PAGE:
heights of 402, 400, 392, 395mm (LF, LR, RF, RR). The only assumption that was made
was that of the CG height which was assumed to be at around 750mm above the ground.

Calculation of Anti – Squat

From the measurements taken from the car, the % AS was calculated to be 52% at
standard height. The value is surprisingly high, expected values where in the region of 20
– 30%. The fact that this car is a utility may give reason to such a high % of AS. High
values of AS can lead to high friction levels in suspension joints and this could lead to
lock-up and harshness if not taken into account. Some very high performance sports cars
run in the range of 60% AS.

Variable Length Links (KTA103)

By introducing some variable length upper links or trailing arms into the suspension
(KTA103 uses turnbuckle adjustable arms to replace the solid upper trailing arms) the
side view instant center can be changed and therefore the amount of AS in the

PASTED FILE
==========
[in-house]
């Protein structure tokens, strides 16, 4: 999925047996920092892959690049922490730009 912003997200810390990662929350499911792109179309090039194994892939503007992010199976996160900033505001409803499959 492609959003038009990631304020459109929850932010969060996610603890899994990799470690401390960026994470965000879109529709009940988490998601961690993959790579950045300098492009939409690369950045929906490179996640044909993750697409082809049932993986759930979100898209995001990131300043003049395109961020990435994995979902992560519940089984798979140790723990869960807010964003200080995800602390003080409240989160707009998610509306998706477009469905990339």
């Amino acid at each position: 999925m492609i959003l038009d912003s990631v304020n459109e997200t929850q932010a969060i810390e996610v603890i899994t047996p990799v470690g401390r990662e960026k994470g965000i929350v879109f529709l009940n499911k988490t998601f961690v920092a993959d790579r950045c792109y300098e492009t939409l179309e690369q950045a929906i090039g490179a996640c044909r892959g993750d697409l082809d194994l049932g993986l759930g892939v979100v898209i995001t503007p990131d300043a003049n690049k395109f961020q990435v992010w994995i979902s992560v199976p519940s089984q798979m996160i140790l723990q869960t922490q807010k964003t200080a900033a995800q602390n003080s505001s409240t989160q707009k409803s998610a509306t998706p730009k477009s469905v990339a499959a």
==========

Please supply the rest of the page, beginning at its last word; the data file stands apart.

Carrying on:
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The following plot shows the % AS versus the compression travel of the suspension with
the upper link at standard length, +20mm length and –20mm length. 0 mm compression
travel corresponds to the standard utility height, and the positive travel means lower
vehicle heights.

                                             A n ti - S q u a t %

                      6 0 .0 0

                      5 0 .0 0

                      4 0 .0 0
   % AS

                      3 0 .0 0                                                               2 0 S h o rt
                                                                                             20 Long
                      2 0 .0 0

                      1 0 .0 0

                        0 .0 0
          -5 0 .0 0           0 .0 0          5 0 .0 0         1 0 0 .0 0       1 5 0 .0 0